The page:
For the worst-off cities, the new pension debt calculations could mean bond rating downgrades and increased borrowing costs when localities try to raise money for new projects, Moody’s has warned.
The accounting changes themselves will not force policymakers to alter how they fund pensions. But finance experts say that by simply highlighting greater funding gaps, the rules will intensify pressure on state and local governments to allocate more of taxpayers’ dollars to their pension funds. More likely, public workers may have to contribute more to their retirements or see promised benefits curtailed, measures that have already been implemented in more than 40 states.
Virginia and Maryland have cut benefits for new hires while preserving retirement packages for current employees.
“It is hard to believe that higher numbers would not put increased pressure on governments to deal with this,” said Scott D. Pattison, executive director of the National Association of State Budget Officers. “If you only have so many dollars, if you are going to put more into pensions, that means less for other things.”
The new rules come at a difficult time for state and local governments struggling with weakened tax revenue and stronger demand for services in the wake of the recession. In addition, states and localities face the prospect of substantial reductions in aid from the federal government beginning in January unless Congress and the White House come up with an alternative to automatic budget cuts.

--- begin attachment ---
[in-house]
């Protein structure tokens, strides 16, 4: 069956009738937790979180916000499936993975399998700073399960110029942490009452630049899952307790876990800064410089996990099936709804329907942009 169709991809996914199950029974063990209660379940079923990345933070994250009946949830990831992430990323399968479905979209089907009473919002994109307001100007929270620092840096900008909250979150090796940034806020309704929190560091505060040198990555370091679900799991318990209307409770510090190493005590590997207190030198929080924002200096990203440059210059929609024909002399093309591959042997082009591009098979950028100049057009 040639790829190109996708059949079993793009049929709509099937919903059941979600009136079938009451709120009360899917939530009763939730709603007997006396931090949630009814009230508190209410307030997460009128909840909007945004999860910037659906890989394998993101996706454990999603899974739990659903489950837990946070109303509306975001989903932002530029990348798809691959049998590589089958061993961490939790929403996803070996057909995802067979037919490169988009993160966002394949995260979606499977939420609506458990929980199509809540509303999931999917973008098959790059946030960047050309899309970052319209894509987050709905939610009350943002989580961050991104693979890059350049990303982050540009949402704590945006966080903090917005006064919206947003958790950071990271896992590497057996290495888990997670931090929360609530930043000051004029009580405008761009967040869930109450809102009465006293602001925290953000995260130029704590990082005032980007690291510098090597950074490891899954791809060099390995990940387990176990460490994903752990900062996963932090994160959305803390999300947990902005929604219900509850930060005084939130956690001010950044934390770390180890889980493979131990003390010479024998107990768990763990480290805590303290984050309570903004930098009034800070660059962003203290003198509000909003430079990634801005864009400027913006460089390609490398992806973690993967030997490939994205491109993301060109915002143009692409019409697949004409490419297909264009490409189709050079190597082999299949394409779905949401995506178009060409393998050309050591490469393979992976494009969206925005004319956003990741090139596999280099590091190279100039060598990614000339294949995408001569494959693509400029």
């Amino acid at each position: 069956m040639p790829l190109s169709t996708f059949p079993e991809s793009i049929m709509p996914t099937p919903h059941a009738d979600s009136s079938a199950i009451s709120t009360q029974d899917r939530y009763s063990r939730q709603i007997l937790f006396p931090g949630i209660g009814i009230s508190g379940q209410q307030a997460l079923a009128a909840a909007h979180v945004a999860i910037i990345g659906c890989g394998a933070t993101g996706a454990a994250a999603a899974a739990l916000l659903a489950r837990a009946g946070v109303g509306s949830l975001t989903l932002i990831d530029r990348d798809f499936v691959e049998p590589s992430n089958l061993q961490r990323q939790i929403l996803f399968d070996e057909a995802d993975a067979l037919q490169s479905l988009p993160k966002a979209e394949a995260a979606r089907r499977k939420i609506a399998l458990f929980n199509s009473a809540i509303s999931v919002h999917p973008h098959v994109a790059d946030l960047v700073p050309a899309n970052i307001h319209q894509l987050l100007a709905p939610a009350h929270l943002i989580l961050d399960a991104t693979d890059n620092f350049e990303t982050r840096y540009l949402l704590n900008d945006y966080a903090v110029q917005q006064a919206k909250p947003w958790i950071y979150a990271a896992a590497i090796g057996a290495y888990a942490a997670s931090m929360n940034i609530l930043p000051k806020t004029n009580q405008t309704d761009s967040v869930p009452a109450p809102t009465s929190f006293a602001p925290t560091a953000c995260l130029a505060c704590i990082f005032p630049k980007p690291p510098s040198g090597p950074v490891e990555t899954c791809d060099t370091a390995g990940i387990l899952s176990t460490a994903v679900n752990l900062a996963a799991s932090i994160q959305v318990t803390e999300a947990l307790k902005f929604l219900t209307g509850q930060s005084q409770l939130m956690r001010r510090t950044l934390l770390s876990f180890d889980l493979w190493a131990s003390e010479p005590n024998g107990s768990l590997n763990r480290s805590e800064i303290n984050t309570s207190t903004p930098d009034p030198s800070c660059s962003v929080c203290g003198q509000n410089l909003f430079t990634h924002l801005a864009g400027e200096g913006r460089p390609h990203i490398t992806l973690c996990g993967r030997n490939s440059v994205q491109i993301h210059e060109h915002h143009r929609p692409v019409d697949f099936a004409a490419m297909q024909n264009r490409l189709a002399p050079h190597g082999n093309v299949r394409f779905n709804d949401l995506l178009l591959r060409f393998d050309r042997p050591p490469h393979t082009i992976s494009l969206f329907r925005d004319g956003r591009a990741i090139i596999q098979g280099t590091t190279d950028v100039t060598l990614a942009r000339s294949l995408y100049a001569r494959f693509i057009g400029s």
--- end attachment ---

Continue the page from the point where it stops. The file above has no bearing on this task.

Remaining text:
The changes add to the growing tensions over the often generous retirement benefits that public employees receive. Union leaders argue the packages compensate for lower pay, but critics, including GOP governors, say the pensions are unfair and have become unaffordable for taxpayers.
“It is what we call pension envy,” said David Urbanek, spokesman for the Teachers’ Retirement System of Illinois. “You have an economy that is not performing the way people are used to. For a lot of people, their standard of living is being held steady or declining. Then they see a group of people getting pensions that they’ve earned and it makes them uncomfortable. They ask, ‘Why not me?’ Or, more to the point, ‘Why them?’ ”
Retired Illinois teachers earn annual pensions of a little more than $46,000 a year on average; they do not participate in Social Security under a state opt-out. Under the old accounting rules, their pension fund has $37 billion in assets and $81 billion in future liabilities — making it among the most poorly funded large public plans in the country.